The evolution of microtwins during high temperature creep deformation in a γ′ strengthened Ni-based superalloy has been investigated through a combination of creep testing, transmission electron microscopy (TEM), theoretical modeling, and computer simulation. Experimentally, microtwin nucleation sources were identified and their evolution was tracked by characterizing the deformation substructure at different stages of creep deformation. Deformation is highly localized around stress concentrators such as carbides, borides and serrated grain boundaries, which act as sources of a/2〈1 1 0〉 matrix-type dislocations. Due to fine channels between the γ′ particles, coupled with a low γ matrix stacking fault energy, the a/2〈1 1 0〉 matrix dislocations dissociate into a/6 〈1 1 2〉 Shockley partials, which were commonly observed to be decorrelated from one another, creating extended intrinsic stacking faults in the γ matrix. Microtwins are common and form via Shockley partial dislocations, cooperatively shearing both the γ and γ′ phases on adjacent {1 1 1} glide planes. The TEM observations lead directly to an analysis of dislocation–precipitate interactions. The important processes of dislocation dissociation and decorrelation were modeled in detail through phase field simulations and theoretical analyses based on Orowan looping, providing a comprehensive insight into the microstructural features and applied stress conditions that favor the microtwinning deformation mode in γ′ strengthened Ni-based superalloys.

[5] Helium bubble precipitation at dislocation networks

J Hetherly et al

We report on a study of nanoscale He bubble precipitation and growth at a twist grain boundary in two fcc material. Experimentally, the twist boundary in Au captures all He in the sample, forming equal size bubbles at the dislocation intersection junctions. Simulations in Cu reveal a complex structure of the interface and different He pressure in the interface bubbles compared to bulk, providing an explanation to the high efficiency of the boundary to capture all He in the sample.

[6] Formation mechanism of novel two-dimensional single crystalline dendritic copper plates in an aqueous environment

X Xu et al

This paper reports on the creation of a unique form of single crystalline two-dimensional (2-D) copper microdendritic plates and proposes a new crystal growth mechanism in an aqueous environment. The crystals are formed via reduction of CuSO4 with starch in aqueous solution. The 2-D crystals are typically ∼300 nm thick and ∼50 μm wide, and consist of rhombic petals of (1 1 1) planar orientation. The plates are found to nucleate at the centre in polyhedral shapes and grow outwards along zigzag growth paths along the View the MathML source directions. Formation of such a crystal morphology is attributed to three different growth controlling criteria. The formation of polyhedral crystalline nuclei is controlled by the Gibbs–Wulff theorem, driven by the need to minimize the total surface energy for nucleation; growth of the crystal to form a 2-D rosette morphology is controlled by the planar expansion kinetics of low surface energy crystallographic planes; the zigzag dendritic growth pattern is dictated by the Cu2+ concentration gradient at the crystal growth fronts in the solution.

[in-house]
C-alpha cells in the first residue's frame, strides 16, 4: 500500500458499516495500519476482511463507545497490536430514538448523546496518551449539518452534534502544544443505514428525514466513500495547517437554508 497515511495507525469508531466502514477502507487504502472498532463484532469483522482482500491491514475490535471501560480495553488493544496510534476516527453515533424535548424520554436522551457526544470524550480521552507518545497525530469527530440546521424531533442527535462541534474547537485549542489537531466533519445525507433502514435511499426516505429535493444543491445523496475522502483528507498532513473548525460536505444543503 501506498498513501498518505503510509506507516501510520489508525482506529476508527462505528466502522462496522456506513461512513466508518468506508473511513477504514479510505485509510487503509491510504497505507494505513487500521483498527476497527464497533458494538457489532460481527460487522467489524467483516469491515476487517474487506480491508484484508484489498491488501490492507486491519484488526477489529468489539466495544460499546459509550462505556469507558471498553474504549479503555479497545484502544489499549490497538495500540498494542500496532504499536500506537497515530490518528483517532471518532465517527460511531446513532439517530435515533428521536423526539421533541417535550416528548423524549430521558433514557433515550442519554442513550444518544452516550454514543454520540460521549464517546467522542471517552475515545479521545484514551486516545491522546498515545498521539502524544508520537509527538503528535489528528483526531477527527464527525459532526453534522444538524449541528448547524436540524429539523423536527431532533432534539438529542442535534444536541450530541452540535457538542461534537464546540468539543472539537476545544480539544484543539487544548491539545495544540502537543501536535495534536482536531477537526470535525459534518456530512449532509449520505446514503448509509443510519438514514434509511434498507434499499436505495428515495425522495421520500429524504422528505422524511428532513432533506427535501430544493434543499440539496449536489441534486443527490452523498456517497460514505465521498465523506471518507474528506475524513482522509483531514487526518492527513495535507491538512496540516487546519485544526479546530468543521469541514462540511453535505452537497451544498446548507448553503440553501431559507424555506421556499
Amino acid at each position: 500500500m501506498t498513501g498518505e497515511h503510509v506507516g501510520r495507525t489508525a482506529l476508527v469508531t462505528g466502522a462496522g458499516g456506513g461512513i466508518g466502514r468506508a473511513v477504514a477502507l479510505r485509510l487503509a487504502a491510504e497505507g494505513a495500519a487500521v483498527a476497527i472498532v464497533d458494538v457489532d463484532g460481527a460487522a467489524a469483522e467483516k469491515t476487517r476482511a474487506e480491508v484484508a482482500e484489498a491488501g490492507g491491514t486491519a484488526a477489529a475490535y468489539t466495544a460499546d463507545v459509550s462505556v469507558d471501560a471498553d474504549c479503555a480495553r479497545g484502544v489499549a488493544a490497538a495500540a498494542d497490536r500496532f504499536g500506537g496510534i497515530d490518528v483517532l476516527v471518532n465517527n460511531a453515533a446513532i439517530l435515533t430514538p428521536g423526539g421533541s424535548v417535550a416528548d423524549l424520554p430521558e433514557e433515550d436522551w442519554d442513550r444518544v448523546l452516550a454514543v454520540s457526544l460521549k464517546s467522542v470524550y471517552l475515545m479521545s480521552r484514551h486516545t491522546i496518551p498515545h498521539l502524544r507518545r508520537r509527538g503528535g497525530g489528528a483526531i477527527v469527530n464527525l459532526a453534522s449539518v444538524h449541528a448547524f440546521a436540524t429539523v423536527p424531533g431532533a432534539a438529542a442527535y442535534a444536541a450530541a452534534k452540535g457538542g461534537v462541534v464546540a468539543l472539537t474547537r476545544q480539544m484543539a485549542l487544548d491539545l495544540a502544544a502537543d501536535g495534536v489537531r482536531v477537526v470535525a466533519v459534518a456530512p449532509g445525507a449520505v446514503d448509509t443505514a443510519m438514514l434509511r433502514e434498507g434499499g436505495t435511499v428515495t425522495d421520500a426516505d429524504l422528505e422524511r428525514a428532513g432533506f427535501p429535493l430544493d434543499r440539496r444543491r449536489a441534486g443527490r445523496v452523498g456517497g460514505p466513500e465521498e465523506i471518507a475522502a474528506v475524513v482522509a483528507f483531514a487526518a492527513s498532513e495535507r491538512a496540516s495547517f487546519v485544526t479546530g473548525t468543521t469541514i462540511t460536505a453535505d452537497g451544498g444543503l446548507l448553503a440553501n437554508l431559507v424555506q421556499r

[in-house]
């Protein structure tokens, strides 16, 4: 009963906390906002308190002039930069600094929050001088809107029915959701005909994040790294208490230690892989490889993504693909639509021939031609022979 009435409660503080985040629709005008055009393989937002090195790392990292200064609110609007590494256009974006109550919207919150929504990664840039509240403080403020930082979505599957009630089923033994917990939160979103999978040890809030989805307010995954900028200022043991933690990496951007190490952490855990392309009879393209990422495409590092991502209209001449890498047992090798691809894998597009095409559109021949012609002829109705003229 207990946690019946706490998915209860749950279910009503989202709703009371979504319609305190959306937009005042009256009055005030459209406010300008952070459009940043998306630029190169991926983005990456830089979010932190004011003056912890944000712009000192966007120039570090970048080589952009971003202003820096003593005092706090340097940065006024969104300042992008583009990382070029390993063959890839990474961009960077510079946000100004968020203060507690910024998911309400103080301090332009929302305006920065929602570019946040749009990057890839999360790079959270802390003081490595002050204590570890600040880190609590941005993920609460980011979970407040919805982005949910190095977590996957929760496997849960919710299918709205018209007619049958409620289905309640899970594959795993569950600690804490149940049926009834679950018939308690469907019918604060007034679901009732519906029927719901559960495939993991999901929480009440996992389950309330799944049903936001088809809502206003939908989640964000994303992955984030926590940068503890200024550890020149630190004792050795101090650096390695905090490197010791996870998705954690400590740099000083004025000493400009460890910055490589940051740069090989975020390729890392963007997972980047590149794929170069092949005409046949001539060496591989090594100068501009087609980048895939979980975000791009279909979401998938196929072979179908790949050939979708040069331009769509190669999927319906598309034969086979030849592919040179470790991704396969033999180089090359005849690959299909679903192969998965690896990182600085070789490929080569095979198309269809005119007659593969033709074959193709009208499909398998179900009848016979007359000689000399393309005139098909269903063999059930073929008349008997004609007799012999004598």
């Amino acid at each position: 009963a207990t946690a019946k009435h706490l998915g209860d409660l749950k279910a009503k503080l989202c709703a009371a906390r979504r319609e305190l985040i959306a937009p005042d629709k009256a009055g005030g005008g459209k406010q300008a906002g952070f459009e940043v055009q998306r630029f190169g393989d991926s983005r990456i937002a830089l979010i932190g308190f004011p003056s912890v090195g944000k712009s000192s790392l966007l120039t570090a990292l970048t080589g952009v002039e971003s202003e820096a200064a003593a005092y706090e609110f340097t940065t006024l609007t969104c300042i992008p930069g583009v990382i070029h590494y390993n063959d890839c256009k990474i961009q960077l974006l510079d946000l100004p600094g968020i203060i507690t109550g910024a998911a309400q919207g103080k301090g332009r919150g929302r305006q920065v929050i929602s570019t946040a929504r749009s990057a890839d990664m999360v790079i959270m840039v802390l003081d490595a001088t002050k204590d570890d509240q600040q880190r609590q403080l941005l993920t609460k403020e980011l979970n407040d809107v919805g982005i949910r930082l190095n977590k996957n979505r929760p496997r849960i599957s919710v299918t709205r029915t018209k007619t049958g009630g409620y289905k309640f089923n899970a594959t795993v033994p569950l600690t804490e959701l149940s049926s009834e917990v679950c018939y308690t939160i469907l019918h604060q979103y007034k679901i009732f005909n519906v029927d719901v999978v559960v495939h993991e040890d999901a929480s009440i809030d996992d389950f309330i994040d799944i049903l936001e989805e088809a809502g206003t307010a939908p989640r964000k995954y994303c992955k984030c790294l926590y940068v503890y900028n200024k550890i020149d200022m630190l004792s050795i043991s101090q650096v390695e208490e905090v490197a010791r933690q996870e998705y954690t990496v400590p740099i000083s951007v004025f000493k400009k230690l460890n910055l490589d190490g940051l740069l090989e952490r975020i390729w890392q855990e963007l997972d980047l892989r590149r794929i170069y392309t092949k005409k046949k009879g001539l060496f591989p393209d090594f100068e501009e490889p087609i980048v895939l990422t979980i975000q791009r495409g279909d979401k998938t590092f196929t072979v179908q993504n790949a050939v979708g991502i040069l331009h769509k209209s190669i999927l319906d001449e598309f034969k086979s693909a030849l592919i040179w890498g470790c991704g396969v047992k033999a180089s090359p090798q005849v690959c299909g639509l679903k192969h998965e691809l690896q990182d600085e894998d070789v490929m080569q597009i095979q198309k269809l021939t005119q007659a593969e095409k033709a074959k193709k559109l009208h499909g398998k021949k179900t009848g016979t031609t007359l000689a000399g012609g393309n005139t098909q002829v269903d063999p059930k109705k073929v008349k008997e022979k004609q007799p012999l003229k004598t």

[7] Strain effect on phase transitions of BaTiO3 nanowires

J J Wang et al

The effects of strain on the phase transitions of BaTiO3 nanowires taking into account three components of polarization are studied by thermodynamic analysis based on the Landau theory. Similar to the strain effect on phase transitions in thin films, the mismatch strain between the nanowire and substrate governs the Curie temperature. The complete misfit strain–temperature phase diagram shows six stable ferroelectric phases for BaTiO3 nanowires under different strain and temperature conditions.